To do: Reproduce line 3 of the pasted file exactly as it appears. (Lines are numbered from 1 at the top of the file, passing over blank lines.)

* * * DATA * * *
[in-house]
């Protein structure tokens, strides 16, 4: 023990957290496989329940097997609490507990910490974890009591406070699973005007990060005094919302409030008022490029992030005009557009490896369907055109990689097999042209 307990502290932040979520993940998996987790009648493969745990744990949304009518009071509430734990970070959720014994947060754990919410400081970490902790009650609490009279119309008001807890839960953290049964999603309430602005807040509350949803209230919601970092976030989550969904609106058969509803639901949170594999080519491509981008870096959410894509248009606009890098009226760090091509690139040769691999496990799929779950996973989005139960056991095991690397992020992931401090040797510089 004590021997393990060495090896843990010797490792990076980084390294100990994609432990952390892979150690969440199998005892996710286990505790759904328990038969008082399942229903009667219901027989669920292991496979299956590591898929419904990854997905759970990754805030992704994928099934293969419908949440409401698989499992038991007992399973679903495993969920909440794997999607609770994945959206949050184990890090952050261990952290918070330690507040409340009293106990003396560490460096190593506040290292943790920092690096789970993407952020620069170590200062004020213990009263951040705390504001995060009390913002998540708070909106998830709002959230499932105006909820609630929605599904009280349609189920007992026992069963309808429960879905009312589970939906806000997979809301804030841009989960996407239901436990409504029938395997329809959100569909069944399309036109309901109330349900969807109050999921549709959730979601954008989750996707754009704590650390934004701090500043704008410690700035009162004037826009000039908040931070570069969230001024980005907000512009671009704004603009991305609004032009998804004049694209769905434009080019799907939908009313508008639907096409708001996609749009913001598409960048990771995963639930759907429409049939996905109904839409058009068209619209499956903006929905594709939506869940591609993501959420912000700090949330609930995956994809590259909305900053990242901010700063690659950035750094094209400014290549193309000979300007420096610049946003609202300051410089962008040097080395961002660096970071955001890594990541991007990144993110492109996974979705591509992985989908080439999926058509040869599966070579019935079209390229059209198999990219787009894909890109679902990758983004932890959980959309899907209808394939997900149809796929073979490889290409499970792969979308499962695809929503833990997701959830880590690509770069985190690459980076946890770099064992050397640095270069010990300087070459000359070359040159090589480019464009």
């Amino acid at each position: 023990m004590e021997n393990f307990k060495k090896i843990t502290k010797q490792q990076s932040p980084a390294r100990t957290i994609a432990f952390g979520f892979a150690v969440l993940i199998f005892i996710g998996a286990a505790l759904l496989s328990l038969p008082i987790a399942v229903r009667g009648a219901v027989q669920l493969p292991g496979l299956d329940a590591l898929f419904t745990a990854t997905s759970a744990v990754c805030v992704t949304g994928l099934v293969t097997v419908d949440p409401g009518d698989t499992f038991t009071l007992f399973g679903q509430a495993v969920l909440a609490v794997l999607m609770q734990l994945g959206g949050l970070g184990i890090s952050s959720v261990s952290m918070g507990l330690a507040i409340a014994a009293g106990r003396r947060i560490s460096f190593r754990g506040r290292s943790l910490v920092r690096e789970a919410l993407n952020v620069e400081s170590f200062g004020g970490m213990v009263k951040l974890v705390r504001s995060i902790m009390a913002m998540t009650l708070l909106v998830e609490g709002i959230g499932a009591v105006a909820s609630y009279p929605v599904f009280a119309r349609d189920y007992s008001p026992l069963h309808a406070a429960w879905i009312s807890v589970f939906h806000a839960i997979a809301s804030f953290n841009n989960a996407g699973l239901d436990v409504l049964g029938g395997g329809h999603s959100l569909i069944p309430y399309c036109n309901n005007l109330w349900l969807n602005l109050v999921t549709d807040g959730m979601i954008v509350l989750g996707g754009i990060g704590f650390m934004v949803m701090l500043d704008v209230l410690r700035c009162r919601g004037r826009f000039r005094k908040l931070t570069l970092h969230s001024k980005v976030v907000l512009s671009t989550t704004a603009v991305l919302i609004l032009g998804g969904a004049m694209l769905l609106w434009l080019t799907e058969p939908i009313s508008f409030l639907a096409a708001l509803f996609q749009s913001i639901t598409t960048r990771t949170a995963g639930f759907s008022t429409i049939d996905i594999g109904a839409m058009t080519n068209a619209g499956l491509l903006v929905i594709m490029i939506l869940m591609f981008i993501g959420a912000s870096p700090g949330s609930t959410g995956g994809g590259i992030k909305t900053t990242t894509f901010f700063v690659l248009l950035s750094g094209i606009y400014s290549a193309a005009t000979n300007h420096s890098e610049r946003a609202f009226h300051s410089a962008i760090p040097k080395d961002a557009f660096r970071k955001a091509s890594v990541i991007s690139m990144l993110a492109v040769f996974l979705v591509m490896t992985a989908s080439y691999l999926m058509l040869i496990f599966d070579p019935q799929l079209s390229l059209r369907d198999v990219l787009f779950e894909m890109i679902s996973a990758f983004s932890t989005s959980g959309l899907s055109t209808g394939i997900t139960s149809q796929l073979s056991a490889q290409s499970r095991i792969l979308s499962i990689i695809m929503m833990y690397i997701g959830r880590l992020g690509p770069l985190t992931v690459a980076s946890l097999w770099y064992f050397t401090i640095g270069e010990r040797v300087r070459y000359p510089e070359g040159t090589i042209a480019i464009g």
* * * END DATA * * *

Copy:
């Amino acid at each position: 023990m004590e021997n393990f307990k060495k090896i843990t502290k010797q490792q990076s932040p980084a390294r100990t957290i994609a432990f952390g979520f892979a150690v969440l993940i199998f005892i996710g998996a286990a505790l759904l496989s328990l038969p008082i987790a399942v229903r009667g009648a219901v027989q669920l493969p292991g496979l299956d329940a590591l898929f419904t745990a990854t997905s759970a744990v990754c805030v992704t949304g994928l099934v293969t097997v419908d949440p409401g009518d698989t499992f038991t009071l007992f399973g679903q509430a495993v969920l909440a609490v794997l999607m609770q734990l994945g959206g949050l970070g184990i890090s952050s959720v261990s952290m918070g507990l330690a507040i409340a014994a009293g106990r003396r947060i560490s460096f190593r754990g506040r290292s943790l910490v920092r690096e789970a919410l993407n952020v620069e400081s170590f200062g004020g970490m213990v009263k951040l974890v705390r504001s995060i902790m009390a913002m998540t009650l708070l909106v998830e609490g709002i959230g499932a009591v105006a909820s609630y009279p929605v599904f009280a119309r349609d189920y007992s008001p026992l069963h309808a406070a429960w879905i009312s807890v589970f939906h806000a839960i997979a809301s804030f953290n841009n989960a996407g699973l239901d436990v409504l049964g029938g395997g329809h999603s959100l569909i069944p309430y399309c036109n309901n005007l109330w349900l969807n602005l109050v999921t549709d807040g959730m979601i954008v509350l989750g996707g754009i990060g704590f650390m934004v949803m701090l500043d704008v209230l410690r700035c009162r919601g004037r826009f000039r005094k908040l931070t570069l970092h969230s001024k980005v976030v907000l512009s671009t989550t704004a603009v991305l919302i609004l032009g998804g969904a004049m694209l769905l609106w434009l080019t799907e058969p939908i009313s508008f409030l639907a096409a708001l509803f996609q749009s913001i639901t598409t960048r990771t949170a995963g639930f759907s008022t429409i049939d996905i594999g109904a839409m058009t080519n068209a619209g499956l491509l903006v929905i594709m490029i939506l869940m591609f981008i993501g959420a912000s870096p700090g949330s609930t959410g995956g994809g590259i992030k909305t900053t990242t894509f901010f700063v690659l248009l950035s750094g094209i606009y400014s290549a193309a005009t000979n300007h420096s890098e610049r946003a609202f009226h300051s410089a962008i760090p040097k080395d961002a557009f660096r970071k955001a091509s890594v990541i991007s690139m990144l993110a492109v040769f996974l979705v591509m490896t992985a989908s080439y691999l999926m058509l040869i496990f599966d070579p019935q799929l079209s390229l059209r369907d198999v990219l787009f779950e894909m890109i679902s996973a990758f983004s932890t989005s959980g959309l899907s055109t209808g394939i997900t139960s149809q796929l073979s056991a490889q290409s499970r095991i792969l979308s499962i990689i695809m929503m833990y690397i997701g959830r880590l992020g690509p770069l985190t992931v690459a980076s946890l097999w770099y064992f050397t401090i640095g270069e010990r040797v300087r070459y000359p510089e070359g040159t090589i042209a480019i464009g």